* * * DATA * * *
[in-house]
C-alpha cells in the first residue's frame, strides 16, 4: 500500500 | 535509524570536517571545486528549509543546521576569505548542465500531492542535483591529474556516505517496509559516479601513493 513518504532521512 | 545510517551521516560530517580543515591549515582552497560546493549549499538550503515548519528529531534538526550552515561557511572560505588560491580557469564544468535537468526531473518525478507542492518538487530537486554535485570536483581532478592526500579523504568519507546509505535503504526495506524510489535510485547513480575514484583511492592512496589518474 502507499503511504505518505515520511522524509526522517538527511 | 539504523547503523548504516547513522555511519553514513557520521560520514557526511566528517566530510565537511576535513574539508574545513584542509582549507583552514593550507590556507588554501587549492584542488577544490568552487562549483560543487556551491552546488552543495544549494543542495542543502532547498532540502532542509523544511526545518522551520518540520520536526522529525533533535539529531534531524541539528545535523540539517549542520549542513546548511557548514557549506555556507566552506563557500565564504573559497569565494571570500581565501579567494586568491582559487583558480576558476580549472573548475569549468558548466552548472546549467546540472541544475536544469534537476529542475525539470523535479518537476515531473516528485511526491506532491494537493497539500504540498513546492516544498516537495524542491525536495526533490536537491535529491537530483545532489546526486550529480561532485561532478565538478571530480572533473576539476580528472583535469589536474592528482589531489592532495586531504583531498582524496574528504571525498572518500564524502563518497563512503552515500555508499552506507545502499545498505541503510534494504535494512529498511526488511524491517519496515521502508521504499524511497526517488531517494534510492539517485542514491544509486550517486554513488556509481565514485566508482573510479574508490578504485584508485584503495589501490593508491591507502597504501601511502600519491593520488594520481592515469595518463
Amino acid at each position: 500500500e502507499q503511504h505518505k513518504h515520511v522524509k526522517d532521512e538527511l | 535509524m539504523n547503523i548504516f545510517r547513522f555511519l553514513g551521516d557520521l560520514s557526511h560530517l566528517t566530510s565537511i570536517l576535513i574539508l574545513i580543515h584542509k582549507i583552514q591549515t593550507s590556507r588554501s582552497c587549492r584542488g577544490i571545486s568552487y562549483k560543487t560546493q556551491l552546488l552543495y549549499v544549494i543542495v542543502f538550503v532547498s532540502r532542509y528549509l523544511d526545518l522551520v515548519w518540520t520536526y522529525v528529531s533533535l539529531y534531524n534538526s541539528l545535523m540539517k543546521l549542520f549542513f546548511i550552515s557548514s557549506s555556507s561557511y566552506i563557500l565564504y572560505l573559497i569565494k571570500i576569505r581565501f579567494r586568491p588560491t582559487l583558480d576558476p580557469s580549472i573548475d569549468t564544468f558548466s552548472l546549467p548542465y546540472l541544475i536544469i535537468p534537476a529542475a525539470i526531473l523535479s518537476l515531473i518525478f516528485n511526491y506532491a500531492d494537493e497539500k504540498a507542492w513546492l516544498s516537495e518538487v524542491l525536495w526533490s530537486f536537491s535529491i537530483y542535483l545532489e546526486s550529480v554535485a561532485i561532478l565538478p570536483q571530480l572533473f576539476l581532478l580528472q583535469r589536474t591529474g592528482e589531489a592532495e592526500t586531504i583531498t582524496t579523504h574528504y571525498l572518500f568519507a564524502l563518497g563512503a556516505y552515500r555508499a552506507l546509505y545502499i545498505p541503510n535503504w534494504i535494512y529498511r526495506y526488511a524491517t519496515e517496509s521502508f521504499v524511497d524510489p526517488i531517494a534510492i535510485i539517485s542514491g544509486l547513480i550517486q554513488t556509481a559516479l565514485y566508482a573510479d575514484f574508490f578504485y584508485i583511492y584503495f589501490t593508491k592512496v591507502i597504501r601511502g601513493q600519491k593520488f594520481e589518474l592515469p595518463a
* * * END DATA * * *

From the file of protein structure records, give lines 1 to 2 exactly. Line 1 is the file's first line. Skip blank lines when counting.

[in-house]
C-alpha cells in the first residue's frame, strides 16, 4: 500500500 | 535509524570536517571545486528549509543546521576569505548542465500531492542535483591529474556516505517496509559516479601513493 513518504532521512 | 545510517551521516560530517580543515591549515582552497560546493549549499538550503515548519528529531534538526550552515561557511572560505588560491580557469564544468535537468526531473518525478507542492518538487530537486554535485570536483581532478592526500579523504568519507546509505535503504526495506524510489535510485547513480575514484583511492592512496589518474 502507499503511504505518505515520511522524509526522517538527511 | 539504523547503523548504516547513522555511519553514513557520521560520514557526511566528517566530510565537511576535513574539508574545513584542509582549507583552514593550507590556507588554501587549492584542488577544490568552487562549483560543487556551491552546488552543495544549494543542495542543502532547498532540502532542509523544511526545518522551520518540520520536526522529525533533535539529531534531524541539528545535523540539517549542520549542513546548511557548514557549506555556507566552506563557500565564504573559497569565494571570500581565501579567494586568491582559487583558480576558476580549472573548475569549468558548466552548472546549467546540472541544475536544469534537476529542475525539470523535479518537476515531473516528485511526491506532491494537493497539500504540498513546492516544498516537495524542491525536495526533490536537491535529491537530483545532489546526486550529480561532485561532478565538478571530480572533473576539476580528472583535469589536474592528482589531489592532495586531504583531498582524496574528504571525498572518500564524502563518497563512503552515500555508499552506507545502499545498505541503510534494504535494512529498511526488511524491517519496515521502508521504499524511497526517488531517494534510492539517485542514491544509486550517486554513488556509481565514485566508482573510479574508490578504485584508485584503495589501490593508491591507502597504501601511502600519491593520488594520481592515469595518463